PROVO — An Other Theater Company put a modern twist on Henrik Ibsen’s classic A Doll’s House. Originally performed in 1879, A Doll’s House was (is?) a radically feminist piece about Nora Helmer, who illegally borrows money to save the life of her husband Torvald. When Neils Krogstad, a lawyer at the bank where Torvald has just been made manager, discovers the truth, Neils blackmails Nora to ensure his position at the bank. Things come to a head when Torvald finds out about Nora’s indiscretion and reveals his true character, forcing Nora to leave her family in search of her true place in the world.
Director Wade Robert Johnson set this production in present-day Provo, or a similar modern Mormon-based community. Nora (played by Hailey Nebeker) was a picture-perfect Instagram addict who was constantly updating her life on social media. Torvald (played by Carter Walker) was a real Peter Priesthood. To accommodate the updated setting, some of the text was modernized to include references to selfies, contemporary songs, tattoos, and costumes. I love this concept, and it rang true in the final scene when Torvald and Nora were arguing about faith and her place in the household.
Yet, I wish there had been more direct references to the concept throughout the show. Until the final scene, the only reason I knew these characters were supposed to be Mormon was the excellent set design by Kacey Spadafora and Taylor Jack Nelson. Nora and Christine (played by Laura Chapman) drank wine in Torvald’s presence, and he didn’t seem to have a problem with it; Torvald talked about buying the best wine for his Christmas party; and Dr. Rank (played by Kacey Spadafora) came in from the Christmas party clearly drunk and carrying a bottle of champagne. Nora’s costumes (desgined by Ash Knowles) seemed more thrifty than an Instagram star would wear. Nothing in the blocking or dialogue suggested that the characters were Mormon. With all of the other updates that had been made to the script, I think Johnson had grounds to push the concept farther and adjust the show more to accommodate his idea. That’s what I was hoping to see, but it almost felt like Johnson’s choices were being censored.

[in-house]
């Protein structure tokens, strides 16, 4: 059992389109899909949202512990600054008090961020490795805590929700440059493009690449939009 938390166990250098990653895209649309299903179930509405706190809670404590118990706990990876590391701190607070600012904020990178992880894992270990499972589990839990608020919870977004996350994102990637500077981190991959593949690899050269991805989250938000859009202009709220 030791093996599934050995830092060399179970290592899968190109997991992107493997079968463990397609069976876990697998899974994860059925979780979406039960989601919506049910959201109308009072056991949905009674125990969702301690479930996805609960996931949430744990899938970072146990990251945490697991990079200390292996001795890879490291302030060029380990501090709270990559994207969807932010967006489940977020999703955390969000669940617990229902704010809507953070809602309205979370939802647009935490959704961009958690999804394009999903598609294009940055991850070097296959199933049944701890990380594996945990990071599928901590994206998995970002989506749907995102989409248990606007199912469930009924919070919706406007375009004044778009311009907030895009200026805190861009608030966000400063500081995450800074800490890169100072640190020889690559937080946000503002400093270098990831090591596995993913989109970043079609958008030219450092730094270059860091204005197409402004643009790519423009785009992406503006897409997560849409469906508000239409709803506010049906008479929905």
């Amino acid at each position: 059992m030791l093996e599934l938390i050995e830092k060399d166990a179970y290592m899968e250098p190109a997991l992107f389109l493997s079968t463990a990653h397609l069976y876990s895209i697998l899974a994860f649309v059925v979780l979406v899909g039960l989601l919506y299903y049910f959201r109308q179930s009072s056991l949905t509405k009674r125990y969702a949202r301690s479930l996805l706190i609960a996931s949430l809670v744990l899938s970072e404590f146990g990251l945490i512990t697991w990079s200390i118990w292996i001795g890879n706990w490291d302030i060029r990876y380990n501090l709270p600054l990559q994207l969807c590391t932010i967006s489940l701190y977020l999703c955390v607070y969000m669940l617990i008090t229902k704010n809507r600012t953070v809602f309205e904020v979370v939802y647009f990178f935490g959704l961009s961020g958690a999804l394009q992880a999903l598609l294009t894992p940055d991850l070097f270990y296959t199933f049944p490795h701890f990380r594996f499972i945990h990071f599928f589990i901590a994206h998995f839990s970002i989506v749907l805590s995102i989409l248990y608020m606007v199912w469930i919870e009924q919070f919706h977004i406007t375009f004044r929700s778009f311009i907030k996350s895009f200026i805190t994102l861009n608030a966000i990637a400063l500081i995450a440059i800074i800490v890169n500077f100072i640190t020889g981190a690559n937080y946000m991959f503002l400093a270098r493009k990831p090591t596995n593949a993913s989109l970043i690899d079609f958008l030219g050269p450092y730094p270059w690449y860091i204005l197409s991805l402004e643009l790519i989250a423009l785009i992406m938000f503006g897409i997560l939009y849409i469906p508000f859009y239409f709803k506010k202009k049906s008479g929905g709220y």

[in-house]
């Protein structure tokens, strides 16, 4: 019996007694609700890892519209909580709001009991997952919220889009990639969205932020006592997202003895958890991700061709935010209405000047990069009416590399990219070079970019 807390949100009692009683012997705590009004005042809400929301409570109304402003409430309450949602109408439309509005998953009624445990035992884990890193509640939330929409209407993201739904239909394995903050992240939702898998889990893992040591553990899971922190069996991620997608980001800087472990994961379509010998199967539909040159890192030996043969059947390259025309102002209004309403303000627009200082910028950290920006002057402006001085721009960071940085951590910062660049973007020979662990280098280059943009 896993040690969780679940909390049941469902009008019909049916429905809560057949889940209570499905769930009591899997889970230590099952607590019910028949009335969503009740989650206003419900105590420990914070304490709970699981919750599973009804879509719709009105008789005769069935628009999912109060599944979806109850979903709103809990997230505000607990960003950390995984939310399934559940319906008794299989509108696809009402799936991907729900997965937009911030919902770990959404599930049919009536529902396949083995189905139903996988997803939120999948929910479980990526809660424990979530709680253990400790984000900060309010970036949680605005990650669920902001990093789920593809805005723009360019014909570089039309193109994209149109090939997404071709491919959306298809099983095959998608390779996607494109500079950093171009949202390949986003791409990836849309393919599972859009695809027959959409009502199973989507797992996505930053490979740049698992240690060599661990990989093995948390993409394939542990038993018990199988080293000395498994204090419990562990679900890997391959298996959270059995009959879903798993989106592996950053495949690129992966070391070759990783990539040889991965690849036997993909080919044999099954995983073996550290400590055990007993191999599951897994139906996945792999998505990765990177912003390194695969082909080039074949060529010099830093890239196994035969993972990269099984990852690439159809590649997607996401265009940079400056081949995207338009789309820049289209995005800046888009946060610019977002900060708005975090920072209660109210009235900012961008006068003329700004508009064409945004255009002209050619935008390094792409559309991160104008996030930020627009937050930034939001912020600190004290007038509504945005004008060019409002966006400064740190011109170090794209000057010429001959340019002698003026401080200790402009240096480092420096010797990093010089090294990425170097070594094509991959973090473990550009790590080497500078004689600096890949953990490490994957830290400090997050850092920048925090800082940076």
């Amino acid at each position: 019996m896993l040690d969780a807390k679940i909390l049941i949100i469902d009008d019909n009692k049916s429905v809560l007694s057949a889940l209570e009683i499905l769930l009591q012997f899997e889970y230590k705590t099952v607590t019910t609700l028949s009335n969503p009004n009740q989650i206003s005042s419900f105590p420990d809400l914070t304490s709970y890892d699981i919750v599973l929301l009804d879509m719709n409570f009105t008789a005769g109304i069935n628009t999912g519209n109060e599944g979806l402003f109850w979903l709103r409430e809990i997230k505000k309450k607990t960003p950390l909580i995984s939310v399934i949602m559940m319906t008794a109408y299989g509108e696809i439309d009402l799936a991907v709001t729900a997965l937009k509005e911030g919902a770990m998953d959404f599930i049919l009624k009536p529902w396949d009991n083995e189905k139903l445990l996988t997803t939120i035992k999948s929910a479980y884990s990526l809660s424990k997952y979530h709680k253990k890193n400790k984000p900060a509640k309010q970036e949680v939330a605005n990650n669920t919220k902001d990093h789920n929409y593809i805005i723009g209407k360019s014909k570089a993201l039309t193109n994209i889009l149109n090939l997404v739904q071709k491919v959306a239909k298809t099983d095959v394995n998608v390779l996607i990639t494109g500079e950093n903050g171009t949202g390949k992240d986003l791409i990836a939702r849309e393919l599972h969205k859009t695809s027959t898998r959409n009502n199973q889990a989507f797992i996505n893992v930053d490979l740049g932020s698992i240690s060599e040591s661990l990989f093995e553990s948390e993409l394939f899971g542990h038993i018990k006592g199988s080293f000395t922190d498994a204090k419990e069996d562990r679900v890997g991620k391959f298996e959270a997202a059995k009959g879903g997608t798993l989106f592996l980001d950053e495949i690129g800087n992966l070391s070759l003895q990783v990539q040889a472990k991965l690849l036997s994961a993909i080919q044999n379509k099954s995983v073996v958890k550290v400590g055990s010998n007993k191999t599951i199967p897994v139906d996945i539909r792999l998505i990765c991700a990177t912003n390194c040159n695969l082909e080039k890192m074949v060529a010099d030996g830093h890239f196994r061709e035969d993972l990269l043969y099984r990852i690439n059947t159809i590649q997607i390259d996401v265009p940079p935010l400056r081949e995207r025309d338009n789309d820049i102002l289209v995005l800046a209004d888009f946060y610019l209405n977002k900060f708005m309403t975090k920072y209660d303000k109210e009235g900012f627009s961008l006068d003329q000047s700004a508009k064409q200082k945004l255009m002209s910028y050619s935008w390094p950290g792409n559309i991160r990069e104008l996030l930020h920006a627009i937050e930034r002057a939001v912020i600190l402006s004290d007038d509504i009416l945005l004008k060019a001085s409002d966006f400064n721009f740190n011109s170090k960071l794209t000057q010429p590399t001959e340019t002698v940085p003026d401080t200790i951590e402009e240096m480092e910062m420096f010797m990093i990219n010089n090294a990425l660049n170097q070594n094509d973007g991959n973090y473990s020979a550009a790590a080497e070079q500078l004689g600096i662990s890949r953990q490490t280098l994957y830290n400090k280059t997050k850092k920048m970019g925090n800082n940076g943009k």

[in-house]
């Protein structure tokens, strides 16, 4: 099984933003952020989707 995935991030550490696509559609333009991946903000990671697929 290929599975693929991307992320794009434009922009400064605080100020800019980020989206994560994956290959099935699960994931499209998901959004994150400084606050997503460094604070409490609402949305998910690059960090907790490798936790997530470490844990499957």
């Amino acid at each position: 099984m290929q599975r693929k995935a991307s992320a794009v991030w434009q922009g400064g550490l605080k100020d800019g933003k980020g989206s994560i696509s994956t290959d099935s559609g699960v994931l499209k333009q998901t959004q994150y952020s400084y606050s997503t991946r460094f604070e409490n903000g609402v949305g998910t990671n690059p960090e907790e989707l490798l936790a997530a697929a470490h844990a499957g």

That being said, An Other Theater Company put on a good show. Laura Chapman as Christine was a clear standout. I was more invested in her story that anyone else’s—she connected to the text and to the other actors on stage effortlessly. She and Trevor Newsom (in the role of Neils Krogstad) had great chemistry. Newsom played a sympathetic Krogstad, and while he wasn’t very intimidating when he was confronting Nora, his quiet nature meant I believed that his relationship with Christine would soften his heart.
Kacey Spadafora was a genuine and likeable Dr. Rank. His natural confidence and easy nature made his scenes some of the most likeable of the show. I was heartbroken when he declared his love for Nora and so sorry when he told her he was dying. Carter Walker’s Torvald was the most likable Torvald I’ve ever seen on stage. He wasn’t cruel or overbearing, and his relationship with Nora was realistic and relateable.
Go see A Doll’s House. Even though I would have liked to see stronger directorial choices, I really enjoyed this show. I hope An Other Theatre Company will be around for a while—I’m excited to see what else they can do.